Photographed by Jimmy Backius, via feaverish.
The world is so empty if one thinks only of mountains, rivers and cities; but to know someone here and there who thinks and feels with us, and though distant, is close to us in spirit — this makes the earth for us an inhabited garden.
(Johann Wolfgang von Goethe, Wilhelm Meister’s Lehrjahre: Bk. VII, Ch. 5.)
Posts Tagged ‘garden’
I went to the Garden of Love,
And saw what I never had seen:
A Chapel was built in the midst,
Where I used to play on the green.
In the ruins of St. Ebba’s Lunatic Asylum. Epsom, Surrey, England.
And the gates of this Chapel were shut,
And ‘Thou shalt not’ writ over the door;
So I turn’d to the Garden of Love,
That so many sweet flowers bore,
Photographed by Ellen von Unwerth for her book Revenge.
And I saw it was filled with graves,
And tomb-stones where flowers should be:
And Priests in black gowns were walking their rounds,
And binding with briars my joys and desires.
(William Blake, “The Garden of Love.”)
Binding with briars my joys and desires.
Girls like a boy who reads. Is that Russian?
I know I am
The Negro Problem
Being wined and dined,
Answering the usual questions
That come to white mind
Which seeks demurely
To Probe in polite way
The why and wherewithal
Of darkness U.S.A.–
Wondering how things got this way
In current democratic night,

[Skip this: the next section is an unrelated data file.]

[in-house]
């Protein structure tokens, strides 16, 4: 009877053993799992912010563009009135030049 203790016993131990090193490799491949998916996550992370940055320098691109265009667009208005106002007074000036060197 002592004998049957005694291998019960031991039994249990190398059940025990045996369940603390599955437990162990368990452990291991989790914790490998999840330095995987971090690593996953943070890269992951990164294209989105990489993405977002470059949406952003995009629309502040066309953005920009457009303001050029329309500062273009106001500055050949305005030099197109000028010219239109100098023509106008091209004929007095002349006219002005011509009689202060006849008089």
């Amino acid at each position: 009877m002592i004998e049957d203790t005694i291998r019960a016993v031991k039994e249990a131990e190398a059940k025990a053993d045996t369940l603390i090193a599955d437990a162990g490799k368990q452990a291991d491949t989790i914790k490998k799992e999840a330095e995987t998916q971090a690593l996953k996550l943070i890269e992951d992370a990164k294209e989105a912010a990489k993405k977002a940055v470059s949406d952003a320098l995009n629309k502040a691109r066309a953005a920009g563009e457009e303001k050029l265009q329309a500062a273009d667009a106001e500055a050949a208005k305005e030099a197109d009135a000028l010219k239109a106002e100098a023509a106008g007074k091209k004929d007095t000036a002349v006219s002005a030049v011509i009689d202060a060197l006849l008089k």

Over fraises du bois,
“I’m so ashamed of being white.”
Langston Hughes and Chinua Achebe (Things Fall Apart), 1962.
The lobster is delicious,
The wine divine,
And center of attention
At the damask table, mine.
To be a Problem on
Park Avenue at eight
Is not so bad.
Solutions to the Problem,
Of course, wait.
(Langston Hughes, “Dinner Guest: Me.”)
When I first read that poem while loosely planning Langston Hughes Month, it made me think of the chapter in Invisible Man where Ellison’s narrator encounters the gay son of a man who he thinks will give him a job in the city, but in fact, the man has been instructed to reject the narrator. The man’s son tells the narrator the truth, then attempts to compare his own experiences as an oppressed homosexual with the narrator’s. The comparison comes off cheap and condescending in the man’s son’s delivery, and the narrator does not trust him. I feel like that’s somewhat of the same experience Hughes describes here.